SACRAMENTO, Calif. (AP)—On the morning of Game 3, Mike Bibby and Cuttino Mobley made a vow: If the Sacramento Kings were doomed to be knocked out of the playoffs, they would leave playing their favorite high-energy, high-risk style of basketball.
And thanks to that mutual aggression pact, the Kings finally got a win in their first-round series with the Seattle SuperSonics.
Bibby had 31 points and seven rebounds in a dramatic improvement on his last two performances, and the Kings earned a 116-104 victory over the SuperSonics on Friday night to cut Seattle’s series lead to 2-1.
Kenny Thomas scored 22 points and Mobley had 21—both career playoff highs — for the Kings, who rode the energy from their deafening sellout crowd to a 21-point lead in the first half. With Bibby leading the way, Sacramento coolly stayed ahead throughout a foul-filled second half, making 50 percent of its shots.
The Kings were disgusted with themselves after two losses in Seattle, where the Sonics controlled the tempo, jumped to big early leads and played better defense. Bibby, the Kings’ floor quarterback, and self-appointed locker-room leader Mobley both worked to change things by studying film and putting in extra workouts after practice Thursday—and they outlined a simple strategy for themselves in Game 3.
“Before the game, we just said we were going to the cup every single time,” Mobley said. “Mike and I just talked about what we needed to do, how we needed to play to our strengths.”
The Kings’ playoff fortunes in this rebuilding season probably hang on Bibby, but the taciturn point guard didn’t live up to his vaunted playoff reputation in Seattle. He went 8-for-30 in the first two games—including a 1-for-16 performance that probably decided Game 1 in the Sonics’ favor.
“I knew I would bounce back,” Bibby said. “The fans helped us out a lot. They helped get the momentum going. We were aggressive in the first quarter. We jumped to a big lead.”
Bibby had his usual playoff determination from the opening tip, scoring 10 points in the first quarter while the Kings built a 15-point lead. He scored eight points and ran Sacramento’s offense with poise in the fourth quarter, finishing 11-for-21.
Game 4 in the best-of-seven series is Sunday night, with Game 5 back in Seattle on Tuesday.
Seattle’s Ray Allen scored 33 points and Jerome James had 22 points and nine rebounds before fouling out in the final minutes of yet another surprising performance. But just as the Kings did in the series’ first two games in Seattle, the Sonics fell far behind early and expended all their energy just trying to catch up.
“It seemed like we would take a step forward, and then take a step back,” Allen said. “The first two games, the things that we did to stop them, the schemes we used didn’t work tonight.”
Even after Seattle won the first two games, Sonics coach Nate McMillan warned his players about Bibby’s potential to dictate the pace and result of playoff games.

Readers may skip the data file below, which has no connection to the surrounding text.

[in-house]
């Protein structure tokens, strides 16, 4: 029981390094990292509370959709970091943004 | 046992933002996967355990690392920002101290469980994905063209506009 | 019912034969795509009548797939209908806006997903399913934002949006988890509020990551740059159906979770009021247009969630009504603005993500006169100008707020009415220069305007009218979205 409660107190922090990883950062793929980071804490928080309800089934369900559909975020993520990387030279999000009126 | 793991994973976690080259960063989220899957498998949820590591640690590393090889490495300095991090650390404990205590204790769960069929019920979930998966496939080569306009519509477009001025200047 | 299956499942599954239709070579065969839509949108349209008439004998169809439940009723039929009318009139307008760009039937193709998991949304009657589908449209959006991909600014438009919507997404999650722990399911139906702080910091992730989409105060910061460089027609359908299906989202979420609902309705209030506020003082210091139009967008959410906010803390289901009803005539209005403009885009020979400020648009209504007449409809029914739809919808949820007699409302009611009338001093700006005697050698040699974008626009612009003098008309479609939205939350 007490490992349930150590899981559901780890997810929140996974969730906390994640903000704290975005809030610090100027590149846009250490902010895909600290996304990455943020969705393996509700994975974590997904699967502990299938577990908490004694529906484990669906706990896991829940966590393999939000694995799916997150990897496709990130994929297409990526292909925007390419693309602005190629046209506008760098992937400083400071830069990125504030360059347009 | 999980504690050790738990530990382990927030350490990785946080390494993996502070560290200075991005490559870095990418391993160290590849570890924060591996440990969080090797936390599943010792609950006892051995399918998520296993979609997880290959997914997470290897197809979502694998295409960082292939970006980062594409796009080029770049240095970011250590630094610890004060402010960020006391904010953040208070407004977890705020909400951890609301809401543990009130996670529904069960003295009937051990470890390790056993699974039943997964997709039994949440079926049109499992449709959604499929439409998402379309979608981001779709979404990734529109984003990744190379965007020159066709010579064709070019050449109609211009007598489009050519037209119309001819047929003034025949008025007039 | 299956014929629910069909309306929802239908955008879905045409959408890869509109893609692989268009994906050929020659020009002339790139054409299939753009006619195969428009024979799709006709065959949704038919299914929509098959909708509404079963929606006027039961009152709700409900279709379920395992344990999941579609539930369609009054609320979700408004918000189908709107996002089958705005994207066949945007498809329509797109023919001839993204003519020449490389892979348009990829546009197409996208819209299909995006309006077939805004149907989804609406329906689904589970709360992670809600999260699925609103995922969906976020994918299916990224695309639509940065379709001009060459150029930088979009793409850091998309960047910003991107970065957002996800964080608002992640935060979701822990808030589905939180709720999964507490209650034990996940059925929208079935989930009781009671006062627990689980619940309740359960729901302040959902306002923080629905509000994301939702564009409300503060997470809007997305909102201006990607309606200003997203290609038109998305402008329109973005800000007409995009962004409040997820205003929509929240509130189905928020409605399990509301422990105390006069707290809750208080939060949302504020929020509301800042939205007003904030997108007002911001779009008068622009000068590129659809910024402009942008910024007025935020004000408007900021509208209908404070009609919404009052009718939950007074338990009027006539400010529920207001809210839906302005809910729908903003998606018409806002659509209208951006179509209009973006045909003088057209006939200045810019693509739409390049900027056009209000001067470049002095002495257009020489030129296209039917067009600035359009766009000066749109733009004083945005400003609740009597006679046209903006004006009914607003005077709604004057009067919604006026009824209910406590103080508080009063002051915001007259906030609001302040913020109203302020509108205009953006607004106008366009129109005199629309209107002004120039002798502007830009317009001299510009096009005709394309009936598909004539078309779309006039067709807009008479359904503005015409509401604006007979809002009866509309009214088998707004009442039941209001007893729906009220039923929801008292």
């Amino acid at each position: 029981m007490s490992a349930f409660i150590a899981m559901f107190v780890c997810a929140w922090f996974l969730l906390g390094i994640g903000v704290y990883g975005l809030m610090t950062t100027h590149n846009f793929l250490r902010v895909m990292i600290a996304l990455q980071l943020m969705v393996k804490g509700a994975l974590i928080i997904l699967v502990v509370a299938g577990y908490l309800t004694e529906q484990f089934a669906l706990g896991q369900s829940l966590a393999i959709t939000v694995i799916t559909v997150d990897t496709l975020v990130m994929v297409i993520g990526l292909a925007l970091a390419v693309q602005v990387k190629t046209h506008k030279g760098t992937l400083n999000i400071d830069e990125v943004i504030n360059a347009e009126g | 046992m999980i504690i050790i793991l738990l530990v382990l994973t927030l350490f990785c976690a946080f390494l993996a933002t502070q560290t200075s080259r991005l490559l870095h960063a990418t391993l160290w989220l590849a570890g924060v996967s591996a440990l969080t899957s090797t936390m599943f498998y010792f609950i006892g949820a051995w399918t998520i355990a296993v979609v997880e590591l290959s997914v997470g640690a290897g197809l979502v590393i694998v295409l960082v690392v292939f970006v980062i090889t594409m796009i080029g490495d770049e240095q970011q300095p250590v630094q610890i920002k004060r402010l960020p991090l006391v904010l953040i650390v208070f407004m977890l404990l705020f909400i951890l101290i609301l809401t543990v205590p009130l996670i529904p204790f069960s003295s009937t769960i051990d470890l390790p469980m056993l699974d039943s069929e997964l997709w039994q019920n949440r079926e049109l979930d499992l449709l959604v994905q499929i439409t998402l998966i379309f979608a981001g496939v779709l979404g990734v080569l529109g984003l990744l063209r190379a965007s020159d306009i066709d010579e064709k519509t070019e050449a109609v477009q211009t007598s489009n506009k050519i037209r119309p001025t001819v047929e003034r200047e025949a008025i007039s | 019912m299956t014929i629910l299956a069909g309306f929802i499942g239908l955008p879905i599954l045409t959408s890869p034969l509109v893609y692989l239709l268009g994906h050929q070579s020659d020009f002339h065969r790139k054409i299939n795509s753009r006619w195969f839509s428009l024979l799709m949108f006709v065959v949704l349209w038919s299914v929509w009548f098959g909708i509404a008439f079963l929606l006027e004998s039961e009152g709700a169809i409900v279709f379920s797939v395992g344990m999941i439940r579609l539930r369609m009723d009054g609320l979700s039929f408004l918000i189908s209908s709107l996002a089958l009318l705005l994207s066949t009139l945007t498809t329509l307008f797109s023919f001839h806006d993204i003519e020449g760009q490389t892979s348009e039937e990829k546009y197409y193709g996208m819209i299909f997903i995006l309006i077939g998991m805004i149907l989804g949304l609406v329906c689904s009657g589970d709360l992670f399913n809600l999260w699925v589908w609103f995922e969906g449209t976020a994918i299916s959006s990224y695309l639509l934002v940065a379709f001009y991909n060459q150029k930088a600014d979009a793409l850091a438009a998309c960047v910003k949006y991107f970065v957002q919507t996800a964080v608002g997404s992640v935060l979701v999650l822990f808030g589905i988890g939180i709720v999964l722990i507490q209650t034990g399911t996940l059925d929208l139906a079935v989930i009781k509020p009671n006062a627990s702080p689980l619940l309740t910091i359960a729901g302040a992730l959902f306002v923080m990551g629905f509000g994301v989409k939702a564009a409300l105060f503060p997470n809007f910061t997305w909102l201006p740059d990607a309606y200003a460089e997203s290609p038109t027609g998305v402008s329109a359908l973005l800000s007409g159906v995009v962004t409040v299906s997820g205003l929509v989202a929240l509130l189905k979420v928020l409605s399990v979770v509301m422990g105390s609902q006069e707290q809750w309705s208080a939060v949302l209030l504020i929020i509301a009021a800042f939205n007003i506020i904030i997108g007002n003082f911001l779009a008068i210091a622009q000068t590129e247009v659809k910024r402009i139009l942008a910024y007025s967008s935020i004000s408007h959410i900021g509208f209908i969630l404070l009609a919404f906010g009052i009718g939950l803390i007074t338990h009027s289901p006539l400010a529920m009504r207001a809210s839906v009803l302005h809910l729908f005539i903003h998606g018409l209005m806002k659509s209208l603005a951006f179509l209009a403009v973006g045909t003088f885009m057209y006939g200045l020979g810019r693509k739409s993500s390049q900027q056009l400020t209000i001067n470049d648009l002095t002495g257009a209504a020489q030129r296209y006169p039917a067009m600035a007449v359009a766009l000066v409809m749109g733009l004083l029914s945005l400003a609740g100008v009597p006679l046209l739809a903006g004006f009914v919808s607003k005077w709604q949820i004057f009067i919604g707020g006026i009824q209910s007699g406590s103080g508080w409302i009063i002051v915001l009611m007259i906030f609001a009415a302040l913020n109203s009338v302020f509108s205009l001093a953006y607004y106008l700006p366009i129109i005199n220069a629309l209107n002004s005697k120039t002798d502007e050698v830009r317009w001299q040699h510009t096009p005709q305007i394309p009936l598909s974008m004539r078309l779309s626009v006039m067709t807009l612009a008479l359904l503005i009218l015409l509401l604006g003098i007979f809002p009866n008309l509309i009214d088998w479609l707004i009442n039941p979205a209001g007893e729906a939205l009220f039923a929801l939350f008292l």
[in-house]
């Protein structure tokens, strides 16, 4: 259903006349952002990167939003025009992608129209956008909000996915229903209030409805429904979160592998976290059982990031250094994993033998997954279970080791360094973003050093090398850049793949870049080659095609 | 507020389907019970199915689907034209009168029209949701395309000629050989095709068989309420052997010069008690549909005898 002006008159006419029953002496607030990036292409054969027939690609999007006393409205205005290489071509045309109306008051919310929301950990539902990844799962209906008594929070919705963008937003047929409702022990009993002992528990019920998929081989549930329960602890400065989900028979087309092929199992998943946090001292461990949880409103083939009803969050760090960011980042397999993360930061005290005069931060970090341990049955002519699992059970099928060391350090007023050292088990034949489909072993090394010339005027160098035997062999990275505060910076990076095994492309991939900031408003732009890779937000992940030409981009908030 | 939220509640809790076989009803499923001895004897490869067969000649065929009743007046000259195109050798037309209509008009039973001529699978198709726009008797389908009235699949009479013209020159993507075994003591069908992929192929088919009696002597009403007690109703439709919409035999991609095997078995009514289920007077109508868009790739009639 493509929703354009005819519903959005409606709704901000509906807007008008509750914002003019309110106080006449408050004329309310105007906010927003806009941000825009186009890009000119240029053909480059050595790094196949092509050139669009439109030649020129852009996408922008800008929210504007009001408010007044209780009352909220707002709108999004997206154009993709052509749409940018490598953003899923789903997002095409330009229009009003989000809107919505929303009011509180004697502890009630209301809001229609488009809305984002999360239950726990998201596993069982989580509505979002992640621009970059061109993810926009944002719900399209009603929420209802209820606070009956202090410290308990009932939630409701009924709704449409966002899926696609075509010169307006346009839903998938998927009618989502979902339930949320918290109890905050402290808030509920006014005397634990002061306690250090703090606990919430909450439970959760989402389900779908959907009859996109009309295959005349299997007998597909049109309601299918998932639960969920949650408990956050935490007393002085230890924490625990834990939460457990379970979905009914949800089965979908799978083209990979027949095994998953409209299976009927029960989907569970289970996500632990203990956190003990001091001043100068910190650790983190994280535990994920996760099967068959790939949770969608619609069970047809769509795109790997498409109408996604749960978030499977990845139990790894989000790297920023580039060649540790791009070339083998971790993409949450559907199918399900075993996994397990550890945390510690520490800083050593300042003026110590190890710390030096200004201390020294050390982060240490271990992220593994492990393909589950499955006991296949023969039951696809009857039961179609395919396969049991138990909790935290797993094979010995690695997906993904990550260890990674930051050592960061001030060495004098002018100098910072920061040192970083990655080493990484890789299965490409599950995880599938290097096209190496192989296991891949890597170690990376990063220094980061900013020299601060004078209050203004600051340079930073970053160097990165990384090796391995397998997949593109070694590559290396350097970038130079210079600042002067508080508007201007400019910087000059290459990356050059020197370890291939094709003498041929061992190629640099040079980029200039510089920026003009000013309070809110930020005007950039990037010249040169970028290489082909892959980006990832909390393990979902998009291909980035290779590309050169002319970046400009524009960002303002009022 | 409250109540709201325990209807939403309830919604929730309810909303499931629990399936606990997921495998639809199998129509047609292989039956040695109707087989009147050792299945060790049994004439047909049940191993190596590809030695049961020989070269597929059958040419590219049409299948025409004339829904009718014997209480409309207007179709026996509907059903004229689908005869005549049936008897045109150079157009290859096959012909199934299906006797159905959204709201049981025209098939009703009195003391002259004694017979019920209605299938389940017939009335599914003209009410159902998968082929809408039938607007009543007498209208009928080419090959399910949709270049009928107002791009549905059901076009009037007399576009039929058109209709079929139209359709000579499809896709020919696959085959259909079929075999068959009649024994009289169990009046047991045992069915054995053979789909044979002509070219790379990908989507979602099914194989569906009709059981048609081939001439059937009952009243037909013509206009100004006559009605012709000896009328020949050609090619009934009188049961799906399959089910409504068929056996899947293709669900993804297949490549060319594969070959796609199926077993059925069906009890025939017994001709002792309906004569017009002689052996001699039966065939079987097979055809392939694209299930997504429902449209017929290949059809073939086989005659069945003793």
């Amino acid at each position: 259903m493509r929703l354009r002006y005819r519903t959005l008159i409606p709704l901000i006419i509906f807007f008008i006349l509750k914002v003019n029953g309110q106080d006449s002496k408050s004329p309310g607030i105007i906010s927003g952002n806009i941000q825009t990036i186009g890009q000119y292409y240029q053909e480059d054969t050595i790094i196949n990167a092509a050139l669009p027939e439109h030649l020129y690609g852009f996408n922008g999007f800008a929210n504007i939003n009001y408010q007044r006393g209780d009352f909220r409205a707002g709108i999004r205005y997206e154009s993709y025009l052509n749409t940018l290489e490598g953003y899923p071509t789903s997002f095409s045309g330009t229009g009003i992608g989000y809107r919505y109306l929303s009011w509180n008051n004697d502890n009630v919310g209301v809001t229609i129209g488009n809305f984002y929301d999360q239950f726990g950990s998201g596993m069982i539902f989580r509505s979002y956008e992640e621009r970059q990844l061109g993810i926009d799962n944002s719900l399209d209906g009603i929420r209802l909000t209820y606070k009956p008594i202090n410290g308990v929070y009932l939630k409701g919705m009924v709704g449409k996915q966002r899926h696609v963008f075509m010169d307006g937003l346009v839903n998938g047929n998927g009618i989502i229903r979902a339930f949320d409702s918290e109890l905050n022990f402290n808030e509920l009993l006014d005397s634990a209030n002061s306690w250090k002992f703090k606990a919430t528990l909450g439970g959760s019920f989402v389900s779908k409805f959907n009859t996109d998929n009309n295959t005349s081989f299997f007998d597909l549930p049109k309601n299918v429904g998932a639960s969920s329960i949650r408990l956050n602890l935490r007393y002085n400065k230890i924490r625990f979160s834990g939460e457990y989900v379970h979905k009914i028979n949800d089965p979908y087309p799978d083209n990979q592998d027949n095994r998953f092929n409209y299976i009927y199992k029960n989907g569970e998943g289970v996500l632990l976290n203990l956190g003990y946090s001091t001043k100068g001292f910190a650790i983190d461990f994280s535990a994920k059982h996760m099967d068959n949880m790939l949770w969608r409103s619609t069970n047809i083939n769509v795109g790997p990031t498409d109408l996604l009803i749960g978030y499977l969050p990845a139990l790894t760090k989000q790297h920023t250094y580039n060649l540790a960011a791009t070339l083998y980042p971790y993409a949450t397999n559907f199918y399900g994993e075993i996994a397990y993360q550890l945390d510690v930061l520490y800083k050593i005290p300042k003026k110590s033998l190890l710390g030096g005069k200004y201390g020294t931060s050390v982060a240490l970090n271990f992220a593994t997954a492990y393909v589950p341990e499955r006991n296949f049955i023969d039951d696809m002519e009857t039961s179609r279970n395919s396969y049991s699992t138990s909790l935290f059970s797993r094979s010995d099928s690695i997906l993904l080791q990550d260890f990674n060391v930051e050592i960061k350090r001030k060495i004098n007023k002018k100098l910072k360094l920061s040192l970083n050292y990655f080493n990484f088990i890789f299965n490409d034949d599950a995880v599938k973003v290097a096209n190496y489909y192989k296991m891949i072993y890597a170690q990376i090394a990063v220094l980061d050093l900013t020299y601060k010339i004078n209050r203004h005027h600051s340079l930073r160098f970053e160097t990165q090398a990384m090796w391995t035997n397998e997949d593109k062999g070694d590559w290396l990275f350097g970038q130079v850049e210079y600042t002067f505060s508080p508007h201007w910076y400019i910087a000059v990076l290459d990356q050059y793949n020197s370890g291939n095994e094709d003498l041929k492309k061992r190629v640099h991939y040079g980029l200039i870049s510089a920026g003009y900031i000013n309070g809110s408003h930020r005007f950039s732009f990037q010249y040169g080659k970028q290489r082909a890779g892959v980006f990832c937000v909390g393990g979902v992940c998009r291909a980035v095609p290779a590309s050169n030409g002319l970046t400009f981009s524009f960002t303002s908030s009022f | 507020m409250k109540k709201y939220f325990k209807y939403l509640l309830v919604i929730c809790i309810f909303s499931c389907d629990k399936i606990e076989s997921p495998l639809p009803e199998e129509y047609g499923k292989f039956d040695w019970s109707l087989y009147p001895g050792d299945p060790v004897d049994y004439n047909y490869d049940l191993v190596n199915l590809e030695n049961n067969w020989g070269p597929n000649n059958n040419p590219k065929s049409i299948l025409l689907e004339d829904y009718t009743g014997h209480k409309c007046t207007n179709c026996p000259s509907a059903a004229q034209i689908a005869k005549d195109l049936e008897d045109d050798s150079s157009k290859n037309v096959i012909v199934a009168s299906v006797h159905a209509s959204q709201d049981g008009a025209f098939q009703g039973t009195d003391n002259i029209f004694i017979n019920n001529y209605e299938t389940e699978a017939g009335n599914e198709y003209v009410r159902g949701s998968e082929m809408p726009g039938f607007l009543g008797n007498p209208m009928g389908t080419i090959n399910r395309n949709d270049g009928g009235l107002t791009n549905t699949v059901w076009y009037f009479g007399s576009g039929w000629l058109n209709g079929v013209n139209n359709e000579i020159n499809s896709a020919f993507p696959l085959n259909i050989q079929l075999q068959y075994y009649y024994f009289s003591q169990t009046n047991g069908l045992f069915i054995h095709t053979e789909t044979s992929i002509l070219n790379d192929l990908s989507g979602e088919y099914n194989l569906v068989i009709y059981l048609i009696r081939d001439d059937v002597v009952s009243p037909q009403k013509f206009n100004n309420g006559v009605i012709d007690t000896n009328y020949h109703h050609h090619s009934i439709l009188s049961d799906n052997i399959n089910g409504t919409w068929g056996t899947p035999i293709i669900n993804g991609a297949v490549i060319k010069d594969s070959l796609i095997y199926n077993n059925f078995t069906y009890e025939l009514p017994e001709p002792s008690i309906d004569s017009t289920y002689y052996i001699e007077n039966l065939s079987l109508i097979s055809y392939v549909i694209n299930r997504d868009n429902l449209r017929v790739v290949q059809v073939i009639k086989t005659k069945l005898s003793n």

“That was him,” James said. “I’ve been waiting for Bibby to show up, and he announced his presence with authority.”
Seattle missed its final 10 3-pointers while the Kings fed on the usual crowd frenzy at Arco Arena, charging through most of the game with the aggression they lacked in Seattle.
“Everything that was told to us about how tough it was to play at Arco Arena—no matter what you do, nothing can prepare you for playing in this arena,” James said. “I told everyone about the cowbells.”
No NBA team has rallied from an 0-3 deficit to win a playoff series, and the Kings have never even climbed out of an 0-2 hole to win a series in the history of a franchise that began as the Rochester Royals in 1948-49.
Star forwards Peja Stojakovic and Rashard Lewis shut down each other for most of the game, and a few Sacramento fans even heckled Stojakovic for his lack of production. Stojakovic finished with 12 points on 3-of-11 shooting, adding another subpar playoff game to his long list.
Lewis missed 11 games late in the season with a bruised foot and left knee tendinitis, which still bothers him. He was 0-for-6 in the first half, finishing with nine points.
Brad Miller, who had just 13 points in the first two games for Sacramento, scored 14 but had just three rebounds in his battle with James. Miller scored four straight baskets for the Kings during a prolonged second-quarter run.
The Sonics’ Luke Ridnour, scoreless in Seattle during Game 1, had 15 points. … Allen airballed two layups in the first half. … Former UNLV coach Jerry Tarkanian watched from a seat underneath the east basket. … Danny Fortson, who picked up five technical fouls in the Sonics’ four regular-season games against Sacramento, got his second T in three playoff games for a shove under the Kings’ basket in the third quarter.